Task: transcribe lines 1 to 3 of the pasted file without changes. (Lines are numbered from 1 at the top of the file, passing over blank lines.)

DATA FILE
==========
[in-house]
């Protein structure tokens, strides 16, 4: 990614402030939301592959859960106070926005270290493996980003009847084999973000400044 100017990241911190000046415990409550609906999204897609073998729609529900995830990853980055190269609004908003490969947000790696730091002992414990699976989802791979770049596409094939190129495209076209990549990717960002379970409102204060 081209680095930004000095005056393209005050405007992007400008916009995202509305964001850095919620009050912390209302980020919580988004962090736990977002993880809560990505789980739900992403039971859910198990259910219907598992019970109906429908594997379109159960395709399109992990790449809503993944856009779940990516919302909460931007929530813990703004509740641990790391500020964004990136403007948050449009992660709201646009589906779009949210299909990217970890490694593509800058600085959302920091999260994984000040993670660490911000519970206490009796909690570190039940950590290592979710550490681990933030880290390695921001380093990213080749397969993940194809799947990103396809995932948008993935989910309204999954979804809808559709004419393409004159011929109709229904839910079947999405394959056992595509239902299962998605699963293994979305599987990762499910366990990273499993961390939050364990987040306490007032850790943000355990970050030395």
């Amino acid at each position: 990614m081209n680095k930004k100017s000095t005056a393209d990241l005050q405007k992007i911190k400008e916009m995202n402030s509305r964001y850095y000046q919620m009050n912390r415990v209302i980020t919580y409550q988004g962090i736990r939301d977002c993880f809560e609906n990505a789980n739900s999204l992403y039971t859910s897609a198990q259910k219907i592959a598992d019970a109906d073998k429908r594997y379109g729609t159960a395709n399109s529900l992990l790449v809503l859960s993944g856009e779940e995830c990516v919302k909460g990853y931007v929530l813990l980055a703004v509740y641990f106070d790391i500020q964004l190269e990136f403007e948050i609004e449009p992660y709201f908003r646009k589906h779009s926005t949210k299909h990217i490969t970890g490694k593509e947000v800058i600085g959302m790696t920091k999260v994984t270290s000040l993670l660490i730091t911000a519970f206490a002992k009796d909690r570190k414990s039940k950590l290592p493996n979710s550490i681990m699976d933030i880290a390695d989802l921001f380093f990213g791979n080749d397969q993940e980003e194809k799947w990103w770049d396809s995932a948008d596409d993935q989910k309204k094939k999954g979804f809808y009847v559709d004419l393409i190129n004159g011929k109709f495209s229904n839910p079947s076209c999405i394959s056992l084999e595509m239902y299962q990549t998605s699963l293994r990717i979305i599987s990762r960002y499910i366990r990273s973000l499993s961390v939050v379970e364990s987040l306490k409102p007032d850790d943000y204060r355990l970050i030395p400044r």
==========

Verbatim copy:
[in-house]
């Protein structure tokens, strides 16, 4: 990614402030939301592959859960106070926005270290493996980003009847084999973000400044 100017990241911190000046415990409550609906999204897609073998729609529900995830990853980055190269609004908003490969947000790696730091002992414990699976989802791979770049596409094939190129495209076209990549990717960002379970409102204060 081209680095930004000095005056393209005050405007992007400008916009995202509305964001850095919620009050912390209302980020919580988004962090736990977002993880809560990505789980739900992403039971859910198990259910219907598992019970109906429908594997379109159960395709399109992990790449809503993944856009779940990516919302909460931007929530813990703004509740641990790391500020964004990136403007948050449009992660709201646009589906779009949210299909990217970890490694593509800058600085959302920091999260994984000040993670660490911000519970206490009796909690570190039940950590290592979710550490681990933030880290390695921001380093990213080749397969993940194809799947990103396809995932948008993935989910309204999954979804809808559709004419393409004159011929109709229904839910079947999405394959056992595509239902299962998605699963293994979305599987990762499910366990990273499993961390939050364990987040306490007032850790943000355990970050030395």
């Amino acid at each position: 990614m081209n680095k930004k100017s000095t005056a393209d990241l005050q405007k992007i911190k400008e916009m995202n402030s509305r964001y850095y000046q919620m009050n912390r415990v209302i980020t919580y409550q988004g962090i736990r939301d977002c993880f809560e609906n990505a789980n739900s999204l992403y039971t859910s897609a198990q259910k219907i592959a598992d019970a109906d073998k429908r594997y379109g729609t159960a395709n399109s529900l992990l790449v809503l859960s993944g856009e779940e995830c990516v919302k909460g990853y931007v929530l813990l980055a703004v509740y641990f106070d790391i500020q964004l190269e990136f403007e948050i609004e449009p992660y709201f908003r646009k589906h779009s926005t949210k299909h990217i490969t970890g490694k593509e947000v800058i600085g959302m790696t920091k999260v994984t270290s000040l993670l660490i730091t911000a519970f206490a002992k009796d909690r570190k414990s039940k950590l290592p493996n979710s550490i681990m699976d933030i880290a390695d989802l921001f380093f990213g791979n080749d397969q993940e980003e194809k799947w990103w770049d396809s995932a948008d596409d993935q989910k309204k094939k999954g979804f809808y009847v559709d004419l393409i190129n004159g011929k109709f495209s229904n839910p079947s076209c999405i394959s056992l084999e595509m239902y299962q990549t998605s699963l293994r990717i979305i599987s990762r960002y499910i366990r990273s973000l499993s961390v939050v379970e364990s987040l306490k409102p007032d850790d943000y204060r355990l970050i030395p400044r």